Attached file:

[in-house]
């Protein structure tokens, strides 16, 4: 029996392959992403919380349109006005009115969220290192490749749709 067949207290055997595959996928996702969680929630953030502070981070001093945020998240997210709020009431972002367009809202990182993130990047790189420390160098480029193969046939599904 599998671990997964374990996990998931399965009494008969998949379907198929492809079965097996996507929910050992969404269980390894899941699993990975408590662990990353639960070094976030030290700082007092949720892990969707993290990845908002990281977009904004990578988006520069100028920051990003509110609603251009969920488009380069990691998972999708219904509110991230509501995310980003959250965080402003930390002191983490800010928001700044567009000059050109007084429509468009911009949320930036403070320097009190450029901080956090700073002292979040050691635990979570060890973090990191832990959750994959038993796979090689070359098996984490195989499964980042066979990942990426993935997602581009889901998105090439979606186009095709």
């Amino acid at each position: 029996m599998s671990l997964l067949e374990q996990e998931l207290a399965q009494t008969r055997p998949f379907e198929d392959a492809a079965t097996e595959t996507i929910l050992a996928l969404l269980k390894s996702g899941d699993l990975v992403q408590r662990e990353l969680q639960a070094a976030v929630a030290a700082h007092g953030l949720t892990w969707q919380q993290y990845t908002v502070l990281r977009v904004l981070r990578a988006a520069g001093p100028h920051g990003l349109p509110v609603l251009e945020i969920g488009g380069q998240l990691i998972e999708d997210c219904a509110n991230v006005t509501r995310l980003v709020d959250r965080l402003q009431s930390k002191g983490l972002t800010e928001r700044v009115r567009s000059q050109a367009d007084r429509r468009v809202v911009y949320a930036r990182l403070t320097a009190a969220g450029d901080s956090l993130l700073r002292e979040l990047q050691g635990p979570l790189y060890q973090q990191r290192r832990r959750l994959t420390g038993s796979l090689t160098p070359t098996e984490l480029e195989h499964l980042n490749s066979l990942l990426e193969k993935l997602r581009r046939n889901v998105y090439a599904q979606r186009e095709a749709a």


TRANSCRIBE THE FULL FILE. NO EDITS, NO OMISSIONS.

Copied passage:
[in-house]
């Protein structure tokens, strides 16, 4: 029996392959992403919380349109006005009115969220290192490749749709 067949207290055997595959996928996702969680929630953030502070981070001093945020998240997210709020009431972002367009809202990182993130990047790189420390160098480029193969046939599904 599998671990997964374990996990998931399965009494008969998949379907198929492809079965097996996507929910050992969404269980390894899941699993990975408590662990990353639960070094976030030290700082007092949720892990969707993290990845908002990281977009904004990578988006520069100028920051990003509110609603251009969920488009380069990691998972999708219904509110991230509501995310980003959250965080402003930390002191983490800010928001700044567009000059050109007084429509468009911009949320930036403070320097009190450029901080956090700073002292979040050691635990979570060890973090990191832990959750994959038993796979090689070359098996984490195989499964980042066979990942990426993935997602581009889901998105090439979606186009095709």
């Amino acid at each position: 029996m599998s671990l997964l067949e374990q996990e998931l207290a399965q009494t008969r055997p998949f379907e198929d392959a492809a079965t097996e595959t996507i929910l050992a996928l969404l269980k390894s996702g899941d699993l990975v992403q408590r662990e990353l969680q639960a070094a976030v929630a030290a700082h007092g953030l949720t892990w969707q919380q993290y990845t908002v502070l990281r977009v904004l981070r990578a988006a520069g001093p100028h920051g990003l349109p509110v609603l251009e945020i969920g488009g380069q998240l990691i998972e999708d997210c219904a509110n991230v006005t509501r995310l980003v709020d959250r965080l402003q009431s930390k002191g983490l972002t800010e928001r700044v009115r567009s000059q050109a367009d007084r429509r468009v809202v911009y949320a930036r990182l403070t320097a009190a969220g450029d901080s956090l993130l700073r002292e979040l990047q050691g635990p979570l790189y060890q973090q990191r290192r832990r959750l994959t420390g038993s796979l090689t160098p070359t098996e984490l480029e195989h499964l980042n490749s066979l990942l990426e193969k993935l997602r581009r046939n889901v998105y090439a599904q979606r186009e095709a749709a």